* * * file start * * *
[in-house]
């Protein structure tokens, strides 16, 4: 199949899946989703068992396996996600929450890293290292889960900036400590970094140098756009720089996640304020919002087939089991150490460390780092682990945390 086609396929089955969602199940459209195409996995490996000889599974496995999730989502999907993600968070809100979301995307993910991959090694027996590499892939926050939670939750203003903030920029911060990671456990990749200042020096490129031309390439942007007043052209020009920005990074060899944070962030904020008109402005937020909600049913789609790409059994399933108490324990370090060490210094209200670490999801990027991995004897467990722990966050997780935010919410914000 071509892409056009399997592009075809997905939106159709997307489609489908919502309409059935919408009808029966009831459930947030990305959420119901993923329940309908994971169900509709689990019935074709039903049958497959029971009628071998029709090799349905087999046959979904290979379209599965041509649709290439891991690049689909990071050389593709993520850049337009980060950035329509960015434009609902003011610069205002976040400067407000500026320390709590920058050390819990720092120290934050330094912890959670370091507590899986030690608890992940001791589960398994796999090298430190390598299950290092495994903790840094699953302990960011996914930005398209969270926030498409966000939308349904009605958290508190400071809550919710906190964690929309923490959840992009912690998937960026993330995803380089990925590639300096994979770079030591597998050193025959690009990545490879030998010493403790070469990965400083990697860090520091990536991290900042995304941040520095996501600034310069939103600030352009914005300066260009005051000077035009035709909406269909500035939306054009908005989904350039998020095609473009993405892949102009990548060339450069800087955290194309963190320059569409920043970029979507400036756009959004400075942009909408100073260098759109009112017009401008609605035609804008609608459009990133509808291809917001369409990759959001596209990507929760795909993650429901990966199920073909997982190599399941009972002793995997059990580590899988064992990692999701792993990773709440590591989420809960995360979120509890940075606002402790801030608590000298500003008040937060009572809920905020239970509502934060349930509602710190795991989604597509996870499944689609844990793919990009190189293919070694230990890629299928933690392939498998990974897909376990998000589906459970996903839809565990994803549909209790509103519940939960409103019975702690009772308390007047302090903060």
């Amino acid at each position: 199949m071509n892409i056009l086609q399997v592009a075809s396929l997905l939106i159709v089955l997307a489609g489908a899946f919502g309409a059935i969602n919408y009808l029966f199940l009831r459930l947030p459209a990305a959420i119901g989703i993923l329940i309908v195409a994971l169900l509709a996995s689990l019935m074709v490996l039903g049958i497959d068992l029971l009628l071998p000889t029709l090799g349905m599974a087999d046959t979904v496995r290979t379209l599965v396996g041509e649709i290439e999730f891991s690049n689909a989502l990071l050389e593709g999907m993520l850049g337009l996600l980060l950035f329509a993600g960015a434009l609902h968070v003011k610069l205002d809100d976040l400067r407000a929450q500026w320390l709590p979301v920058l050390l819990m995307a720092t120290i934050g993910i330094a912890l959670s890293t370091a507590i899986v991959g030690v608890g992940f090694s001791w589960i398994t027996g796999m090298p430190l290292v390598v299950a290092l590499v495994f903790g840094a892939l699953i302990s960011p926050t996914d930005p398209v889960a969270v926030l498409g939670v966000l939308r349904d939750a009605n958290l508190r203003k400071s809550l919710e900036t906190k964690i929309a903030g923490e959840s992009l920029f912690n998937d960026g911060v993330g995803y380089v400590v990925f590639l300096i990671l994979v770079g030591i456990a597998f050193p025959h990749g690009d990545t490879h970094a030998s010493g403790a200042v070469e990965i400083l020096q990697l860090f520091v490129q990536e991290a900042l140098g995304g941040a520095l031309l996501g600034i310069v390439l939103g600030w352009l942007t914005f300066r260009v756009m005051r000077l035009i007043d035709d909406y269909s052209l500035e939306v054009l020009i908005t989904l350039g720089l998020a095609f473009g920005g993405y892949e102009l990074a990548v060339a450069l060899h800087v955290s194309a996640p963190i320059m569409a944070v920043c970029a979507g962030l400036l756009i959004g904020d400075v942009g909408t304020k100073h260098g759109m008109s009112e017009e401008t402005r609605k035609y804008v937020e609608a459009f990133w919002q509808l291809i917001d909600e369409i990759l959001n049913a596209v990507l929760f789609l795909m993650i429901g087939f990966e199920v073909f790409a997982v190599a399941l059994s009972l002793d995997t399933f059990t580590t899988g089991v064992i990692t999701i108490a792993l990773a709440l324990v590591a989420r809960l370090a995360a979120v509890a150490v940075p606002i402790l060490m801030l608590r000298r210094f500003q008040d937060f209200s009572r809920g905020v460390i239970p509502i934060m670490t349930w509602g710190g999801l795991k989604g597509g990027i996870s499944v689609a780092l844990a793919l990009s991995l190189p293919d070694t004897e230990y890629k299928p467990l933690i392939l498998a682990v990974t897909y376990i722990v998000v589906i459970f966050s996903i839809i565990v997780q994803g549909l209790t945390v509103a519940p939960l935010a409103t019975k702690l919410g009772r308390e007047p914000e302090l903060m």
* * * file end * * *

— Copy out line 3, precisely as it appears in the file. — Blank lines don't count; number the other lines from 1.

């Amino acid at each position: 199949m071509n892409i056009l086609q399997v592009a075809s396929l997905l939106i159709v089955l997307a489609g489908a899946f919502g309409a059935i969602n919408y009808l029966f199940l009831r459930l947030p459209a990305a959420i119901g989703i993923l329940i309908v195409a994971l169900l509709a996995s689990l019935m074709v490996l039903g049958i497959d068992l029971l009628l071998p000889t029709l090799g349905m599974a087999d046959t979904v496995r290979t379209l599965v396996g041509e649709i290439e999730f891991s690049n689909a989502l990071l050389e593709g999907m993520l850049g337009l996600l980060l950035f329509a993600g960015a434009l609902h968070v003011k610069l205002d809100d976040l400067r407000a929450q500026w320390l709590p979301v920058l050390l819990m995307a720092t120290i934050g993910i330094a912890l959670s890293t370091a507590i899986v991959g030690v608890g992940f090694s001791w589960i398994t027996g796999m090298p430190l290292v390598v299950a290092l590499v495994f903790g840094a892939l699953i302990s960011p926050t996914d930005p398209v889960a969270v926030l498409g939670v966000l939308r349904d939750a009605n958290l508190r203003k400071s809550l919710e900036t906190k964690i929309a903030g923490e959840s992009l920029f912690n998937d960026g911060v993330g995803y380089v400590v990925f590639l300096i990671l994979v770079g030591i456990a597998f050193p025959h990749g690009d990545t490879h970094a030998s010493g403790a200042v070469e990965i400083l020096q990697l860090f520091v490129q990536e991290a900042l140098g995304g941040a520095l031309l996501g600034i310069v390439l939103g600030w352009l942007t914005f300066r260009v756009m005051r000077l035009i007043d035709d909406y269909s052209l500035e939306v054009l020009i908005t989904l350039g720089l998020a095609f473009g920005g993405y892949e102009l990074a990548v060339a450069l060899h800087v955290s194309a996640p963190i320059m569409a944070v920043c970029a979507g962030l400036l756009i959004g904020d400075v942009g909408t304020k100073h260098g759109m008109s009112e017009e401008t402005r609605k035609y804008v937020e609608a459009f990133w919002q509808l291809i917001d909600e369409i990759l959001n049913a596209v990507l929760f789609l795909m993650i429901g087939f990966e199920v073909f790409a997982v190599a399941l059994s009972l002793d995997t399933f059990t580590t899988g089991v064992i990692t999701i108490a792993l990773a709440l324990v590591a989420r809960l370090a995360a979120v509890a150490v940075p606002i402790l060490m801030l608590r000298r210094f500003q008040d937060f209200s009572r809920g905020v460390i239970p509502i934060m670490t349930w509602g710190g999801l795991k989604g597509g990027i996870s499944v689609a780092l844990a793919l990009s991995l190189p293919d070694t004897e230990y890629k299928p467990l933690i392939l498998a682990v990974t897909y376990i722990v998000v589906i459970f966050s996903i839809i565990v997780q994803g549909l209790t945390v509103a519940p939960l935010a409103t019975k702690l919410g009772r308390e007047p914000e302090l903060m």